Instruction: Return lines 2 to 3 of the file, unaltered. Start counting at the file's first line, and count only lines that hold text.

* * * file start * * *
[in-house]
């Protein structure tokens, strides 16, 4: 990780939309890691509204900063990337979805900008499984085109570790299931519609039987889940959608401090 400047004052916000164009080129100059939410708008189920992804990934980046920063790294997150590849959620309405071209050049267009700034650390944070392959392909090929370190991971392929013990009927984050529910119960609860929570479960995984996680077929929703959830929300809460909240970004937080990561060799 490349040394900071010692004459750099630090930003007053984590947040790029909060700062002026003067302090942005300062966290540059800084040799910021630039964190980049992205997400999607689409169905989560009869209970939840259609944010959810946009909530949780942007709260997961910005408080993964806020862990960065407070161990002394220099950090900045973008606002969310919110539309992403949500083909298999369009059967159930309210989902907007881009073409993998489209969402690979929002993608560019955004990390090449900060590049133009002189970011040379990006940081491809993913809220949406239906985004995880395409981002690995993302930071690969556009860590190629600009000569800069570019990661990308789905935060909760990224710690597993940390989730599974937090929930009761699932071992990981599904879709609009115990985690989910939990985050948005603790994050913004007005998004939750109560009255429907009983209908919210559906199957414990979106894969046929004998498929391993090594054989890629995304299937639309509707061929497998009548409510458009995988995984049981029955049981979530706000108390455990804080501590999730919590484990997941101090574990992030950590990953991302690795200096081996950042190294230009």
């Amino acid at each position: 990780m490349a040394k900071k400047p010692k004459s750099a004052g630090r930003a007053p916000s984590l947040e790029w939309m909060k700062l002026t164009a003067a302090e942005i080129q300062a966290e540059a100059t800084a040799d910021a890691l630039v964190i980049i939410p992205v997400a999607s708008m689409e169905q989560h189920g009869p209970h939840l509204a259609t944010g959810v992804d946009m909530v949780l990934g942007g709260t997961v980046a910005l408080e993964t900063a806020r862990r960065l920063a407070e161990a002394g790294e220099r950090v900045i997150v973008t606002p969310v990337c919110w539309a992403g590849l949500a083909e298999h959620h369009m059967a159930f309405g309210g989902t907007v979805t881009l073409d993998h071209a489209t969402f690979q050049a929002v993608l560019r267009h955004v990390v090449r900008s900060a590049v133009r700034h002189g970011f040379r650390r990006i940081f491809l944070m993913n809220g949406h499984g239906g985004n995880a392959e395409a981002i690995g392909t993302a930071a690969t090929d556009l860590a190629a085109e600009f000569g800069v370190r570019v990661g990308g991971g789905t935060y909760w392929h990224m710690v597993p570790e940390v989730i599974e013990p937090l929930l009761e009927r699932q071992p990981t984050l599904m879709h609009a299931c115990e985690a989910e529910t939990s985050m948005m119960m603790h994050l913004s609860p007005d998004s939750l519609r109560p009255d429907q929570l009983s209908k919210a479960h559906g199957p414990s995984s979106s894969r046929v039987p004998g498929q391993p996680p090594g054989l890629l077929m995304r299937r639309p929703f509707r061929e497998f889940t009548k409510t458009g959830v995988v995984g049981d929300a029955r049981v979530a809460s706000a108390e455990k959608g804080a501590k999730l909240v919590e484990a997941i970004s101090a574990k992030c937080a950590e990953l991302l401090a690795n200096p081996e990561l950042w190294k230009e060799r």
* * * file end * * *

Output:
């Protein structure tokens, strides 16, 4: 990780939309890691509204900063990337979805900008499984085109570790299931519609039987889940959608401090 400047004052916000164009080129100059939410708008189920992804990934980046920063790294997150590849959620309405071209050049267009700034650390944070392959392909090929370190991971392929013990009927984050529910119960609860929570479960995984996680077929929703959830929300809460909240970004937080990561060799 490349040394900071010692004459750099630090930003007053984590947040790029909060700062002026003067302090942005300062966290540059800084040799910021630039964190980049992205997400999607689409169905989560009869209970939840259609944010959810946009909530949780942007709260997961910005408080993964806020862990960065407070161990002394220099950090900045973008606002969310919110539309992403949500083909298999369009059967159930309210989902907007881009073409993998489209969402690979929002993608560019955004990390090449900060590049133009002189970011040379990006940081491809993913809220949406239906985004995880395409981002690995993302930071690969556009860590190629600009000569800069570019990661990308789905935060909760990224710690597993940390989730599974937090929930009761699932071992990981599904879709609009115990985690989910939990985050948005603790994050913004007005998004939750109560009255429907009983209908919210559906199957414990979106894969046929004998498929391993090594054989890629995304299937639309509707061929497998009548409510458009995988995984049981029955049981979530706000108390455990804080501590999730919590484990997941101090574990992030950590990953991302690795200096081996950042190294230009």
């Amino acid at each position: 990780m490349a040394k900071k400047p010692k004459s750099a004052g630090r930003a007053p916000s984590l947040e790029w939309m909060k700062l002026t164009a003067a302090e942005i080129q300062a966290e540059a100059t800084a040799d910021a890691l630039v964190i980049i939410p992205v997400a999607s708008m689409e169905q989560h189920g009869p209970h939840l509204a259609t944010g959810v992804d946009m909530v949780l990934g942007g709260t997961v980046a910005l408080e993964t900063a806020r862990r960065l920063a407070e161990a002394g790294e220099r950090v900045i997150v973008t606002p969310v990337c919110w539309a992403g590849l949500a083909e298999h959620h369009m059967a159930f309405g309210g989902t907007v979805t881009l073409d993998h071209a489209t969402f690979q050049a929002v993608l560019r267009h955004v990390v090449r900008s900060a590049v133009r700034h002189g970011f040379r650390r990006i940081f491809l944070m993913n809220g949406h499984g239906g985004n995880a392959e395409a981002i690995g392909t993302a930071a690969t090929d556009l860590a190629a085109e600009f000569g800069v370190r570019v990661g990308g991971g789905t935060y909760w392929h990224m710690v597993p570790e940390v989730i599974e013990p937090l929930l009761e009927r699932q071992p990981t984050l599904m879709h609009a299931c115990e985690a989910e529910t939990s985050m948005m119960m603790h994050l913004s609860p007005d998004s939750l519609r109560p009255d429907q929570l009983s209908k919210a479960h559906g199957p414990s995984s979106s894969r046929v039987p004998g498929q391993p996680p090594g054989l890629l077929m995304r299937r639309p929703f509707r061929e497998f889940t009548k409510t458009g959830v995988v995984g049981d929300a029955r049981v979530a809460s706000a108390e455990k959608g804080a501590k999730l909240v919590e484990a997941i970004s101090a574990k992030c937080a950590e990953l991302l401090a690795n200096p081996e990561l950042w190294k230009e060799r």